OH MY GODS!

Writers: Stephanie Cooke & Insha Fitzpatrick

Illustrator: Juliana Moon

Colorist: Whitney Cogar

Publisher: Houghton Mifflin Harcourt

Oh My Gods!, HMH, cover, Moon/Miller
Oh My Gods!, HMH, cover, Moon/Miller

WHAT IS IT?

A middle-age graphic novel about a young girl, Karen, who’s gone to live with her father in Greece while her mother pursues an artist’s opportunity.


Only her dad’s actually Zeus, King of the Greek pantheon, and the school she ends up attending is more than a little mythical.


Think Heathers meets D’Aulaires, with less gore and more Powerpuff Girls thrown in for age-appropriate humor and emotion.


WHAT’S IT ABOUT?

(Minor Spoilers)

Cooke and Fitzpatrick craft an engaging tale about a tween whose new school jitters collide with a bona fide mystery: someone’s turning people to stone, and Karen’s high on the list of suspects as the new girl at Mt. Olympus Junior High.


Karen’s not too sure why her dad’s acting so strangely, or why there are centaurs running around the school hallways, but her journey and the modernization of deep Greek lore is engaging, heartwarming, and crafted well for audiences of all ages.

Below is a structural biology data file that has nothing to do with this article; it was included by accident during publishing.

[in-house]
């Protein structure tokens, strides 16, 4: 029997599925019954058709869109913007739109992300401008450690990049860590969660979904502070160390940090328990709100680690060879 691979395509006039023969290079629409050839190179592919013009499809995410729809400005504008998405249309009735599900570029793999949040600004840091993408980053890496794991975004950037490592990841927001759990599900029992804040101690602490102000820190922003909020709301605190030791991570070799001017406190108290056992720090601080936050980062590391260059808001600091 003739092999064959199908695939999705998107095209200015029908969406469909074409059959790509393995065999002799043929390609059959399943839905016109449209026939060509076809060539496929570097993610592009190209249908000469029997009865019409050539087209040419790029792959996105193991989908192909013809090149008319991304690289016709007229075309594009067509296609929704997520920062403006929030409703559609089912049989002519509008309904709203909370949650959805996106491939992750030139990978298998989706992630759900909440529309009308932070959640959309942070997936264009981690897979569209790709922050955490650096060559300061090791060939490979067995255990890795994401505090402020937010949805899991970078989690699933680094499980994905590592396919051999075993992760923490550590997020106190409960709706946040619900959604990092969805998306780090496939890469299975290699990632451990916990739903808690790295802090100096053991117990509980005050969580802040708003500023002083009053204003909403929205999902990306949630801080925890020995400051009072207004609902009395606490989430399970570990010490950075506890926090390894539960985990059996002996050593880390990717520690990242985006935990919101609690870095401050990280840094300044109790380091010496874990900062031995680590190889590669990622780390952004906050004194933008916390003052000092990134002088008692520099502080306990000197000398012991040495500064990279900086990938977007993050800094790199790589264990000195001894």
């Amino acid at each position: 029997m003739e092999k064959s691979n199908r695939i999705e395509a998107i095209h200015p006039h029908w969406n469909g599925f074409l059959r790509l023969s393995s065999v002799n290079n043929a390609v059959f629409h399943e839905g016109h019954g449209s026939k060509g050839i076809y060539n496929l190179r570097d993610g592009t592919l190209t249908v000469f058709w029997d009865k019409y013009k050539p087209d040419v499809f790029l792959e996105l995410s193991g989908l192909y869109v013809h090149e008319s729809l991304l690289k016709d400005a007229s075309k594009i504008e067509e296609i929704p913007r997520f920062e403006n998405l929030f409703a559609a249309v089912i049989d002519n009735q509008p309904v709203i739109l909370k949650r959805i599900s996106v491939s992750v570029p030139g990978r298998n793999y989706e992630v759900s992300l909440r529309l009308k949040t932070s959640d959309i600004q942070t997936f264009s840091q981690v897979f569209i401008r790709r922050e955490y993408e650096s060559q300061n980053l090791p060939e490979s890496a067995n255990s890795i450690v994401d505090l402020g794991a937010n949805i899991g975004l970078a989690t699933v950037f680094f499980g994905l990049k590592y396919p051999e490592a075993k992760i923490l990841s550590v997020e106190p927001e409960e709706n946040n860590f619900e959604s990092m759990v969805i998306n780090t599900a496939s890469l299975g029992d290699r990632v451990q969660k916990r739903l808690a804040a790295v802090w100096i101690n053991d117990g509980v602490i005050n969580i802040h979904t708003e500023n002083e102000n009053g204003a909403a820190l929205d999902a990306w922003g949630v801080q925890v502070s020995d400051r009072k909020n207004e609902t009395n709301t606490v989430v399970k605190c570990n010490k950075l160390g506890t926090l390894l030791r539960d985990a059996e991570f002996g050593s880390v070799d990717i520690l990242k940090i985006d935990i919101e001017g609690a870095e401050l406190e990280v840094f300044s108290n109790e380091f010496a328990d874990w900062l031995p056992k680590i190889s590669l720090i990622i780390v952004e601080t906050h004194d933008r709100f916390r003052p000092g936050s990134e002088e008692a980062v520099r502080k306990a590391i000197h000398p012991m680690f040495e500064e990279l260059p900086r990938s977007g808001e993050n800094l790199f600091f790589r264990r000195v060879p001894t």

WHAT WORKS?

  • First and foremost, the tone of Oh My Gods! is just delightful. Karen’s a believable pre-teen in her interests, speech patterns and emotional trajectory throughout the book. Writing believable dialogue is hard enough for adults, much less kids – Cooke and Fitzpatrick do an admirable job, and it’s easy to get lost in the book after the first few pages.

  • The heart. Cooke and Fitzpatrick spend a lot of time and effort to make every character relatable, and even tougher cookies like Artemis reveal themselves in ways that feel organic. The squabble over the bow may seem small to some, but we often forget how critical every interaction during puberty can feel. Oh My Gods! digs into that uncomfortable space to good effect.

  • Books for young adults and kids can feel tiresome if they try to slam home a moral, and Oh My Gods! hits the right balance of authentic storytelling and teachable moments. Keeping things as spoiler-free as possible, there’s important stuff here about acceptance, belonging, and tolerance from multiple story vectors, and they all fuse for an experience that will appeal to kids, young adults, and adults alike.

  • Zeus’ characterization in particular is a surprise – gone is the vengeful, horny father figure, and we don’t even get a modernized version that’s another flavor of Lore Olympus. Instead, this Zeus is a friendly, cheerful, open-hearted version of the dreaded senex, and it works extremely well. Karen’s relationship with him grows organically over the course of the book, and his brief cameos are amusing and touching in equal measure.